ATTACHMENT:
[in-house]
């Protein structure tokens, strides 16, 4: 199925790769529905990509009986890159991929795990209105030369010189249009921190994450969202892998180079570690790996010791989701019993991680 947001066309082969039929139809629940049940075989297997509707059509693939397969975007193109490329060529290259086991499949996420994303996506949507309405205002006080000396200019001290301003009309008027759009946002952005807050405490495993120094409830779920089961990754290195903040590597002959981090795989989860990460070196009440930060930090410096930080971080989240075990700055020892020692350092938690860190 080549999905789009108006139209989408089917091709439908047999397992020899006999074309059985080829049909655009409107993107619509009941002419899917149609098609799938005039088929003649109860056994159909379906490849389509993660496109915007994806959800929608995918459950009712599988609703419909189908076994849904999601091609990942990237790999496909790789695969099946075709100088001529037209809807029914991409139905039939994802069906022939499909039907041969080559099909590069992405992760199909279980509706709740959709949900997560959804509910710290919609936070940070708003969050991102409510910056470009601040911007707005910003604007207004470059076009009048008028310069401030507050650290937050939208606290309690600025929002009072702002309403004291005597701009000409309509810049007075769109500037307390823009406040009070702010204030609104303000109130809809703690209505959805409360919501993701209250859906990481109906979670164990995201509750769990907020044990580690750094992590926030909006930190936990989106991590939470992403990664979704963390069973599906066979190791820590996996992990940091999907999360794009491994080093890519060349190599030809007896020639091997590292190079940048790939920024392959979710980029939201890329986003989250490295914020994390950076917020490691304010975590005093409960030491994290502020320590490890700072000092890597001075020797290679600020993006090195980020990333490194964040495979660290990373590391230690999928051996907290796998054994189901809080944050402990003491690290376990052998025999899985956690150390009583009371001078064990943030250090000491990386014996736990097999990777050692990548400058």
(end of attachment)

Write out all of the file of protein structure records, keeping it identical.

[in-house]
């Protein structure tokens, strides 16, 4: 199925790769529905990509009986890159991929795990209105030369010189249009921190994450969202892998180079570690790996010791989701019993991680 947001066309082969039929139809629940049940075989297997509707059509693939397969975007193109490329060529290259086991499949996420994303996506949507309405205002006080000396200019001290301003009309008027759009946002952005807050405490495993120094409830779920089961990754290195903040590597002959981090795989989860990460070196009440930060930090410096930080971080989240075990700055020892020692350092938690860190 080549999905789009108006139209989408089917091709439908047999397992020899006999074309059985080829049909655009409107993107619509009941002419899917149609098609799938005039088929003649109860056994159909379906490849389509993660496109915007994806959800929608995918459950009712599988609703419909189908076994849904999601091609990942990237790999496909790789695969099946075709100088001529037209809807029914991409139905039939994802069906022939499909039907041969080559099909590069992405992760199909279980509706709740959709949900997560959804509910710290919609936070940070708003969050991102409510910056470009601040911007707005910003604007207004470059076009009048008028310069401030507050650290937050939208606290309690600025929002009072702002309403004291005597701009000409309509810049007075769109500037307390823009406040009070702010204030609104303000109130809809703690209505959805409360919501993701209250859906990481109906979670164990995201509750769990907020044990580690750094992590926030909006930190936990989106991590939470992403990664979704963390069973599906066979190791820590996996992990940091999907999360794009491994080093890519060349190599030809007896020639091997590292190079940048790939920024392959979710980029939201890329986003989250490295914020994390950076917020490691304010975590005093409960030491994290502020320590490890700072000092890597001075020797290679600020993006090195980020990333490194964040495979660290990373590391230690999928051996907290796998054994189901809080944050402990003491690290376990052998025999899985956690150390009583009371001078064990943030250090000491990386014996736990097999990777050692990548400058």